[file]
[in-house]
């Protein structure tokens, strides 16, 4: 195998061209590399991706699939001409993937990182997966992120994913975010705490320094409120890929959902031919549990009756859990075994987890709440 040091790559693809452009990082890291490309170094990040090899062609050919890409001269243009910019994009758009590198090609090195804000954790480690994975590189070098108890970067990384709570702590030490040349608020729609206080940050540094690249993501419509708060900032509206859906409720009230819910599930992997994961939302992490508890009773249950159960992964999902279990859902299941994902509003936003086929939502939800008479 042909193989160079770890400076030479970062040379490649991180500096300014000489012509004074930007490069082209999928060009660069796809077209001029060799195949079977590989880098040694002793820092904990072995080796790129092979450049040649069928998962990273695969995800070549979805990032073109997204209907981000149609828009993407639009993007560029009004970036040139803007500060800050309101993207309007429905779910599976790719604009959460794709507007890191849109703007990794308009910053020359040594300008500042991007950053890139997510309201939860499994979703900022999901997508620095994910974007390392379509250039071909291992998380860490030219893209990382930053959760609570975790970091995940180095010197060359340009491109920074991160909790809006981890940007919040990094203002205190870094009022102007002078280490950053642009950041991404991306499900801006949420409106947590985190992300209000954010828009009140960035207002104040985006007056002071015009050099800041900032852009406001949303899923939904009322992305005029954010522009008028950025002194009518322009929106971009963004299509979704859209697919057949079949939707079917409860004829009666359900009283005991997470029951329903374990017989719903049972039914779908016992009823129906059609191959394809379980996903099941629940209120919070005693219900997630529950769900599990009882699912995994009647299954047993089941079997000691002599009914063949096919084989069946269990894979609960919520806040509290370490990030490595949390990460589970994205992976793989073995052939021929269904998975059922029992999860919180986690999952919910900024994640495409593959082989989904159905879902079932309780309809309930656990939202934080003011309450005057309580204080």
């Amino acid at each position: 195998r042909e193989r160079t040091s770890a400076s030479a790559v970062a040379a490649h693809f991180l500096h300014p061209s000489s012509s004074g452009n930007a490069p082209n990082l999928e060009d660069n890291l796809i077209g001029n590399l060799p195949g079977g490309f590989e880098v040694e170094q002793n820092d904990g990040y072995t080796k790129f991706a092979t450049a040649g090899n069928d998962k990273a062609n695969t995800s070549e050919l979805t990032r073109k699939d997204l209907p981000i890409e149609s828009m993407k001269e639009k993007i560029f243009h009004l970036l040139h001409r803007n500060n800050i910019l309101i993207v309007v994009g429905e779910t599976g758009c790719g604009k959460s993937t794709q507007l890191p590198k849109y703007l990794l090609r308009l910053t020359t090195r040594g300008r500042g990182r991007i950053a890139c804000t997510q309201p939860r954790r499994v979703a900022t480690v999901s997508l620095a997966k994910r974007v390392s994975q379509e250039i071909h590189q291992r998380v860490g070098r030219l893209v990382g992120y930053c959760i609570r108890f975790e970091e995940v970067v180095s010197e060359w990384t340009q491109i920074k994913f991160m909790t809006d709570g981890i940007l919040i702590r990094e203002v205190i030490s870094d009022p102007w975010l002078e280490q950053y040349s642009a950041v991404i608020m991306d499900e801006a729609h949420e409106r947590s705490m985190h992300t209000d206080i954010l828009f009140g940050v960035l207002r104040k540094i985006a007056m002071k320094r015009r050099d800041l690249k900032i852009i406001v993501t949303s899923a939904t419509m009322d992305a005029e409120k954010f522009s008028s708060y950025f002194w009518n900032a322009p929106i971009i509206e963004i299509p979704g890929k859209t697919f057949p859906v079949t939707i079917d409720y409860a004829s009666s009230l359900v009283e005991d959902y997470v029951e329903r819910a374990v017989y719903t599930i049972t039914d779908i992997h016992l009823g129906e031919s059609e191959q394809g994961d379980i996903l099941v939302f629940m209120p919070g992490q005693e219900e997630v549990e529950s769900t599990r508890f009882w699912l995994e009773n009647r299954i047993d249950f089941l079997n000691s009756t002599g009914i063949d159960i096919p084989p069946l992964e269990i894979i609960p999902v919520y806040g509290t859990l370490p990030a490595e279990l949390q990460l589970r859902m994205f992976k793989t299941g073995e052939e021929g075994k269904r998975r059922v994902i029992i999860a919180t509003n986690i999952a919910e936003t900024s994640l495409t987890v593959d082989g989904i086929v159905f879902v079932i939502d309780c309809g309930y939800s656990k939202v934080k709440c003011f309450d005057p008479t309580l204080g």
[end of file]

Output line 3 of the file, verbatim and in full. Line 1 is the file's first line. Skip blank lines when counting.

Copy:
């Amino acid at each position: 195998r042909e193989r160079t040091s770890a400076s030479a790559v970062a040379a490649h693809f991180l500096h300014p061209s000489s012509s004074g452009n930007a490069p082209n990082l999928e060009d660069n890291l796809i077209g001029n590399l060799p195949g079977g490309f590989e880098v040694e170094q002793n820092d904990g990040y072995t080796k790129f991706a092979t450049a040649g090899n069928d998962k990273a062609n695969t995800s070549e050919l979805t990032r073109k699939d997204l209907p981000i890409e149609s828009m993407k001269e639009k993007i560029f243009h009004l970036l040139h001409r803007n500060n800050i910019l309101i993207v309007v994009g429905e779910t599976g758009c790719g604009k959460s993937t794709q507007l890191p590198k849109y703007l990794l090609r308009l910053t020359t090195r040594g300008r500042g990182r991007i950053a890139c804000t997510q309201p939860r954790r499994v979703a900022t480690v999901s997508l620095a997966k994910r974007v390392s994975q379509e250039i071909h590189q291992r998380v860490g070098r030219l893209v990382g992120y930053c959760i609570r108890f975790e970091e995940v970067v180095s010197e060359w990384t340009q491109i920074k994913f991160m909790t809006d709570g981890i940007l919040i702590r990094e203002v205190i030490s870094d009022p102007w975010l002078e280490q950053y040349s642009a950041v991404i608020m991306d499900e801006a729609h949420e409106r947590s705490m985190h992300t209000d206080i954010l828009f009140g940050v960035l207002r104040k540094i985006a007056m002071k320094r015009r050099d800041l690249k900032i852009i406001v993501t949303s899923a939904t419509m009322d992305a005029e409120k954010f522009s008028s708060y950025f002194w009518n900032a322009p929106i971009i509206e963004i299509p979704g890929k859209t697919f057949p859906v079949t939707i079917d409720y409860a004829s009666s009230l359900v009283e005991d959902y997470v029951e329903r819910a374990v017989y719903t599930i049972t039914d779908i992997h016992l009823g129906e031919s059609e191959q394809g994961d379980i996903l099941v939302f629940m209120p919070g992490q005693e219900e997630v549990e529950s769900t599990r508890f009882w699912l995994e009773n009647r299954i047993d249950f089941l079997n000691s009756t002599g009914i063949d159960i096919p084989p069946l992964e269990i894979i609960p999902v919520y806040g509290t859990l370490p990030a490595e279990l949390q990460l589970r859902m994205f992976k793989t299941g073995e052939e021929g075994k269904r998975r059922v994902i029992i999860a919180t509003n986690i999952a919910e936003t900024s994640l495409t987890v593959d082989g989904i086929v159905f879902v079932i939502d309780c309809g309930y939800s656990k939202v934080k709440c003011f309450d005057p008479t309580l204080g």